This can be mitigated by allowing customers to complete the order via a guest log-in.
Gaining your first customer to complete the cycle will enable you to get the customer to re-enter the cycle and provide future options to become a member.
Filling forms with multiple data sets:
When a customer is signing up, logging in, or trying out your specific feature, giving a form with multiple data sets, only acts as an additional obstacle in the buying journey.
The more data sets you have in your form, the less interested the customer gets in your product and brand.
Remember, the customer has already traveled stages 1&2 and now has very little time and patience.
He is eager to purchase with minimal hurdles.
Keep your forms simple with limited data sets like name and email or a phone number.
Giving too many options:
Customers often feel overwhelmed when given too many options.
When you present a customer with limited options according to their taste and preference, it is much easier to decide as compared to having a barrage of options with different qualities and specifications to choose from.
Sorting and filtering have their limitations and do not come of much help in reducing drop-outs.
A recent consumer report discovered that 54% of consumers experience so much frustration that they abandon e-commerce sites if they can’t choose.
42% of consumers admitted to abandoning a planned purchase altogether because there was too much choice.
As such, having a chat assistant at this stage can be a viable solution that can lead the customers by asking them their choices with follow-up questions to limit the displayed options based on the information provided and customer persona.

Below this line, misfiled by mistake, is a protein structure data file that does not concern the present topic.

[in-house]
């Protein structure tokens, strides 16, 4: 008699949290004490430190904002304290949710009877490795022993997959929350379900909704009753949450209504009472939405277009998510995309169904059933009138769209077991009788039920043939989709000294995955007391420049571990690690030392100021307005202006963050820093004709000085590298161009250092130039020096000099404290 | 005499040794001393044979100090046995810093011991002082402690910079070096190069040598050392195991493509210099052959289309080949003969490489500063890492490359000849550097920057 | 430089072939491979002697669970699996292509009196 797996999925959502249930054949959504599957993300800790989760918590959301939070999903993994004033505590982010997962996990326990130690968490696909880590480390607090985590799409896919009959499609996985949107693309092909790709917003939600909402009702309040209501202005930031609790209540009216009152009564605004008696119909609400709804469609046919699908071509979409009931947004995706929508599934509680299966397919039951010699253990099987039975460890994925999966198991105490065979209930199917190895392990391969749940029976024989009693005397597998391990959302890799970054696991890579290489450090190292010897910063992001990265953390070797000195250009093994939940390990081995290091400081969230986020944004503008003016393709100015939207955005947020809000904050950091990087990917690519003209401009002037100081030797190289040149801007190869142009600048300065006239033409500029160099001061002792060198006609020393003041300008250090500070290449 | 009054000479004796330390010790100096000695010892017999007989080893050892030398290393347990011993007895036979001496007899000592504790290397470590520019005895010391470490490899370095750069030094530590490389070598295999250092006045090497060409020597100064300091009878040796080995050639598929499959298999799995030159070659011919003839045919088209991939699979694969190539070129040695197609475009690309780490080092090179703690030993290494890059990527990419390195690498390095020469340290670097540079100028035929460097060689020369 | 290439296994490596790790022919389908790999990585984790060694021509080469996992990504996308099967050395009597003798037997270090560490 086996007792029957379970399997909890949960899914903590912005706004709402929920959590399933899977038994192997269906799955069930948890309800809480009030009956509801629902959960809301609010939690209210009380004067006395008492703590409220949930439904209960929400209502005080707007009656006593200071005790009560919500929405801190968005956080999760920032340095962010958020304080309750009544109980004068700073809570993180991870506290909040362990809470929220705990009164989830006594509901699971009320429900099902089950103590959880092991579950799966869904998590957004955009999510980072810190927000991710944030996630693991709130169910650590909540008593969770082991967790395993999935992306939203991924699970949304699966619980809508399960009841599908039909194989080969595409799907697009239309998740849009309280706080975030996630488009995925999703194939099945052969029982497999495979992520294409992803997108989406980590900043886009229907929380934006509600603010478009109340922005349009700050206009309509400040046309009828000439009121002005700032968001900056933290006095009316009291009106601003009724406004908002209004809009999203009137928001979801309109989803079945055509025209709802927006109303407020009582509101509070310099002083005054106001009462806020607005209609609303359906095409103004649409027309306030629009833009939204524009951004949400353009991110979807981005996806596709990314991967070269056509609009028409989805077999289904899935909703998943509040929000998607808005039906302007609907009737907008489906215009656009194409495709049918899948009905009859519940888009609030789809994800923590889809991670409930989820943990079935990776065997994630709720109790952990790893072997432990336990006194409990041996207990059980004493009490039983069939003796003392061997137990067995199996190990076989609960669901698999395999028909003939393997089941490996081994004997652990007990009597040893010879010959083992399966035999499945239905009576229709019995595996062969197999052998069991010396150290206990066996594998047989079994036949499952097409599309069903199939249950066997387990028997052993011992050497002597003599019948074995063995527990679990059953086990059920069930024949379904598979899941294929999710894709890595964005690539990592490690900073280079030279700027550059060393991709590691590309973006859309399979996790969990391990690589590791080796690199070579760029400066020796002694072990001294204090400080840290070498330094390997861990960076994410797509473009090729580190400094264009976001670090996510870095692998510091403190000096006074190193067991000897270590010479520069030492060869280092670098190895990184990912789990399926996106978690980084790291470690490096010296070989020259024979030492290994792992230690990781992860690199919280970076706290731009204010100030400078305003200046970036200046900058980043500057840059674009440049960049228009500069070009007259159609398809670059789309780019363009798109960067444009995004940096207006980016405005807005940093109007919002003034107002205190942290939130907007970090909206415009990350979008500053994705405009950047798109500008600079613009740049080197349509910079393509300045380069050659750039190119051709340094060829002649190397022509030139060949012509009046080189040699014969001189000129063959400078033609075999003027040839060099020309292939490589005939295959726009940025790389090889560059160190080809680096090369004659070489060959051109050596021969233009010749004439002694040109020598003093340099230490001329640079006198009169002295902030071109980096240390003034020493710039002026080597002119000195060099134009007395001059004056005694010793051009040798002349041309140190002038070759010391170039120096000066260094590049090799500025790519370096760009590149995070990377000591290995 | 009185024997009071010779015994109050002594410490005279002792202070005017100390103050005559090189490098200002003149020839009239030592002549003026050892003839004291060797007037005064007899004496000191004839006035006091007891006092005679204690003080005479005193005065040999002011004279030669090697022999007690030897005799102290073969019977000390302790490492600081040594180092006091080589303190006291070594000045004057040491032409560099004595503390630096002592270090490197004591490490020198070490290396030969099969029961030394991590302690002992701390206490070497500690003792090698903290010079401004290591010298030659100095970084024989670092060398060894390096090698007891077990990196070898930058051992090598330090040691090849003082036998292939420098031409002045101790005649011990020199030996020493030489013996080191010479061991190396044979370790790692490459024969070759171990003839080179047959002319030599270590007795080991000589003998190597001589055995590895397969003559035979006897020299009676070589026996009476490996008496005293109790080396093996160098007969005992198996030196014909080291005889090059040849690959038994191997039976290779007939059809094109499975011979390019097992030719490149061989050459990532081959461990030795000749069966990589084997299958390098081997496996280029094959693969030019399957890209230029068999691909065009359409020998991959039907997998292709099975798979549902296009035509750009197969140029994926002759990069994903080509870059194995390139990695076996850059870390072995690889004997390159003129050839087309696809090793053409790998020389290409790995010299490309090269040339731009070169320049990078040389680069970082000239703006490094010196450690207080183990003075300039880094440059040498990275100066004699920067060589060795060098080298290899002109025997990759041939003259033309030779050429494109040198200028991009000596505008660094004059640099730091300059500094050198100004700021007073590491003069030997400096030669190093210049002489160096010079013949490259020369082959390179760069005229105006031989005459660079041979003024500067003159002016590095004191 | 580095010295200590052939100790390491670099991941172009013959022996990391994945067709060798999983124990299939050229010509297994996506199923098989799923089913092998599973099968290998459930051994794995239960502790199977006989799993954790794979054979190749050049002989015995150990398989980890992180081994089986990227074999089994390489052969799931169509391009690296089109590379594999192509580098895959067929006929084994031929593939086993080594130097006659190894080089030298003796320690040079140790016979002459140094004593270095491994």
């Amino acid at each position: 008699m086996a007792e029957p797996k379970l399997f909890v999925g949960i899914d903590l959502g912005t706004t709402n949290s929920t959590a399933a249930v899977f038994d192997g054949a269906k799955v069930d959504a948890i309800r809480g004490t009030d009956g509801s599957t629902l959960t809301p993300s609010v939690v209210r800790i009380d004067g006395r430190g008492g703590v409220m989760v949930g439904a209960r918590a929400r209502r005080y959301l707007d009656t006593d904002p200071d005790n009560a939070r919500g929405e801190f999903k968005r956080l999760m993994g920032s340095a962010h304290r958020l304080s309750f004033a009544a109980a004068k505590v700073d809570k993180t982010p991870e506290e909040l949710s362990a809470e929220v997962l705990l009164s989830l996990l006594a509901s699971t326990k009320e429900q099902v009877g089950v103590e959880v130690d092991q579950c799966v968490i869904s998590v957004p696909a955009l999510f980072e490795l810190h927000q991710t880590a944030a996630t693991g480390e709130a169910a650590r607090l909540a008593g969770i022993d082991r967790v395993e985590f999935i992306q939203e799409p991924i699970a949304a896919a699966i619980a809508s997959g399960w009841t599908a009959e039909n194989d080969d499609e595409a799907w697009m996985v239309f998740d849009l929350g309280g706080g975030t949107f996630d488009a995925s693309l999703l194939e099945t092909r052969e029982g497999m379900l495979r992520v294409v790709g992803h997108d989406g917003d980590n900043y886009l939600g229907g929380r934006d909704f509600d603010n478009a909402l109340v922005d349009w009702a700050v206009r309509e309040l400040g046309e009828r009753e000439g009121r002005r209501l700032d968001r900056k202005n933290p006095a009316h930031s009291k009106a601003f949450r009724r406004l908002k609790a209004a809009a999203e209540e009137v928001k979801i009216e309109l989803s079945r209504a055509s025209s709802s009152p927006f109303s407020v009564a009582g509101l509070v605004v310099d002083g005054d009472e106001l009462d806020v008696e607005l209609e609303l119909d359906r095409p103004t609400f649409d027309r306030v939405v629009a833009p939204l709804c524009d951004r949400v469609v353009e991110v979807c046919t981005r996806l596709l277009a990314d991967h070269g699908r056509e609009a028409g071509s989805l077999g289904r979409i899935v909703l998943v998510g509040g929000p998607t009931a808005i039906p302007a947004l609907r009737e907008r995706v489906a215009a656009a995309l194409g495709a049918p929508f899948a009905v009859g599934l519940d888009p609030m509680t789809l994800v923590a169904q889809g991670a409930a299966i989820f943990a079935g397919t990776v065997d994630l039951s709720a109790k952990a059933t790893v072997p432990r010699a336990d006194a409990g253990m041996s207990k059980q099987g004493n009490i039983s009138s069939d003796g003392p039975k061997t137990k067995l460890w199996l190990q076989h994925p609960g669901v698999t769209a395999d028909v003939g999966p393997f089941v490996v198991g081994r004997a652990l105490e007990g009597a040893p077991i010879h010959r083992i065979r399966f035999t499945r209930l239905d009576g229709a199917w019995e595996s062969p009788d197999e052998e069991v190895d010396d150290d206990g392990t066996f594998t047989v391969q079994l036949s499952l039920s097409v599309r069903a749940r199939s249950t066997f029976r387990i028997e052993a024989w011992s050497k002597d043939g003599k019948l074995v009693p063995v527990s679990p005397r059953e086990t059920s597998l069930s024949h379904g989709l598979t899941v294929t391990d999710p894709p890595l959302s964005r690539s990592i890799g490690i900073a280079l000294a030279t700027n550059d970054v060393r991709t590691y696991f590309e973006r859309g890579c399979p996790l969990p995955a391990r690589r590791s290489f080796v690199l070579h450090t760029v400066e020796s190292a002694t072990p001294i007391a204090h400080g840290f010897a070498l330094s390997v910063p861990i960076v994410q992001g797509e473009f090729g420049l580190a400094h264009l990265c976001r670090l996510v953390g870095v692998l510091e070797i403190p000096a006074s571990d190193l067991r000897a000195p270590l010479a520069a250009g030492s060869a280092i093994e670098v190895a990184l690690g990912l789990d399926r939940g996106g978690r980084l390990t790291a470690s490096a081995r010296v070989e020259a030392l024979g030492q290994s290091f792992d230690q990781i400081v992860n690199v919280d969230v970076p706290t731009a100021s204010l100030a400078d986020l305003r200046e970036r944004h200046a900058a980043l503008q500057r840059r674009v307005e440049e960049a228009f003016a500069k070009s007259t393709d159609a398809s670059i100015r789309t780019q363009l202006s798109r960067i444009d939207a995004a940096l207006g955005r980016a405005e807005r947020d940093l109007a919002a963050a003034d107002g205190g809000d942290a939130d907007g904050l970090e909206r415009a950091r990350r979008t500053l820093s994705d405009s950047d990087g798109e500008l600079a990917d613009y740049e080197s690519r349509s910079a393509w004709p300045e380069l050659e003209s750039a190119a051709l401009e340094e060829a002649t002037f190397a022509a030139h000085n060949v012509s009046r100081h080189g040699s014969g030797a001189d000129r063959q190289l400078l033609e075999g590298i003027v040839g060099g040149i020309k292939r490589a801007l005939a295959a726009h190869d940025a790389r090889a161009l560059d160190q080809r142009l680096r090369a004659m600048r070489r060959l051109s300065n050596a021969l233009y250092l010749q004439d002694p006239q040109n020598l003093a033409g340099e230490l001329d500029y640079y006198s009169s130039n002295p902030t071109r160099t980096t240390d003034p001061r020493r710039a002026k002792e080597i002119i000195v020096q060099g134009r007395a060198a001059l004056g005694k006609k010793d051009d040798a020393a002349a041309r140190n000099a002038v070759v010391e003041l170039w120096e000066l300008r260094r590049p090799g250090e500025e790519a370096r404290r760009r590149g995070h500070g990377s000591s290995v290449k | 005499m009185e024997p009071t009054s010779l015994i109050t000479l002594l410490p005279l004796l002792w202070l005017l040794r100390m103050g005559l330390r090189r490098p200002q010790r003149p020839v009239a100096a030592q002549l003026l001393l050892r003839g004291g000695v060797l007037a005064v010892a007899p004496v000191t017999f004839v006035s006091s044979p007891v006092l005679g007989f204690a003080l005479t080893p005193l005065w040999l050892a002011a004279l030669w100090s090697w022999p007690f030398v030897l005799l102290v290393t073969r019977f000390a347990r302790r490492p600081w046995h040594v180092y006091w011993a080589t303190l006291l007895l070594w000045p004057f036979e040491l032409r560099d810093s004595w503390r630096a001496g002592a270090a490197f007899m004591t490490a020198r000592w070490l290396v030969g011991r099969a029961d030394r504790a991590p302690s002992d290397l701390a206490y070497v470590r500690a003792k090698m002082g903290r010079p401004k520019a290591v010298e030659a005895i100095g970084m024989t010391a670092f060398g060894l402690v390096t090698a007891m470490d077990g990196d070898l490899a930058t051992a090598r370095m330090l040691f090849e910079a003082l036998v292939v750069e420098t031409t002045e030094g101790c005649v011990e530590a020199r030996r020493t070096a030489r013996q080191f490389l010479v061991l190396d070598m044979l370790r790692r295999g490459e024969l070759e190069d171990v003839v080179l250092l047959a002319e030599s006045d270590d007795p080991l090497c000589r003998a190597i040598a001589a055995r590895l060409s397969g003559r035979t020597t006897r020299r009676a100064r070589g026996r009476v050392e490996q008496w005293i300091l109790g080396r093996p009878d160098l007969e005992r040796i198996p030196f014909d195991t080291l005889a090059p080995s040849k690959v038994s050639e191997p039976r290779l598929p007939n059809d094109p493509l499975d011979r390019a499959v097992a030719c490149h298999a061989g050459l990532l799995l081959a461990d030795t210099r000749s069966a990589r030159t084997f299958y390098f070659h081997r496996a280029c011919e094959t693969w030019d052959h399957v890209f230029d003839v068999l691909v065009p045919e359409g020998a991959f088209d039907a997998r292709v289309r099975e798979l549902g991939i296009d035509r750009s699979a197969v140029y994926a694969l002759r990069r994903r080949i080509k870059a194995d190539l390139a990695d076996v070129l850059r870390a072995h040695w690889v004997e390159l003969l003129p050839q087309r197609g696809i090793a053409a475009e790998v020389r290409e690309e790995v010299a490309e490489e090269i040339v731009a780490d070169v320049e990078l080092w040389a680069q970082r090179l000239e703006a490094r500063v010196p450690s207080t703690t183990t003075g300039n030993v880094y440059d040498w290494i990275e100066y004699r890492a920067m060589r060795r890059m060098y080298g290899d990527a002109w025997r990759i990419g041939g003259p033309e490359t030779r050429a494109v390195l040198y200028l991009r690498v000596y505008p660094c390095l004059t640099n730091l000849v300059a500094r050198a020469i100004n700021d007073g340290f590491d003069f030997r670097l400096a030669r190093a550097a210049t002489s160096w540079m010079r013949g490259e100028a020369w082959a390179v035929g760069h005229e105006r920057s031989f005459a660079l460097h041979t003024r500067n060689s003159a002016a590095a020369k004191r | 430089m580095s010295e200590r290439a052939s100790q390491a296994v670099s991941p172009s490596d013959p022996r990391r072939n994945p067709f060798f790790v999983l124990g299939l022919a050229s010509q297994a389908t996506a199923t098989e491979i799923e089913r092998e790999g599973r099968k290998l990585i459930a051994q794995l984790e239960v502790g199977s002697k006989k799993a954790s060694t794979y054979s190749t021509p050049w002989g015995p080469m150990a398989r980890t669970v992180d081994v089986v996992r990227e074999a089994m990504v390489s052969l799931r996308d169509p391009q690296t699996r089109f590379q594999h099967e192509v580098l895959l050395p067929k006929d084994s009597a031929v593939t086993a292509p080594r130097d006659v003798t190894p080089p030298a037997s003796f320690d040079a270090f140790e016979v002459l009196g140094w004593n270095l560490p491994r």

Mezchip is one such platform where you can integrate live chat with your store and help your customers in real-time to limit their choices and consequently reduce drop-outs.
Customers working hard to understand the benefits you offer:
You have successfully gained the attention of your customer in the second stage with sale coupons and offers. The customer adds an item to the cart, but cannot find the coupon code.
The customer goes back to the main page, looks for a coupon code but gets distracted by a few other products.
Sometimes if he doesn’t see a code, he may decide not to purchase because he can’t find the coupon code.
Having customers do the hard work to get the benefits you offer will have customers dropping out.
As such, you must ensure the benefits you offer are available to the customers right when they need them.
Enabling pop-ups with coupon codes with an appealing discount right at the cart stage can work wonders.
To summarize, in order to understand the rate of drop-outs in your consumer’s buying cycle:
- First Uncover the stage at which drop-outs are happening the most,
- Next, identify the reasons for these drop-outs.
- Once you are aware of the reasons for these drop-outs, work towards implementing strategies and tools to decrease your drop-out rates and increase conversions.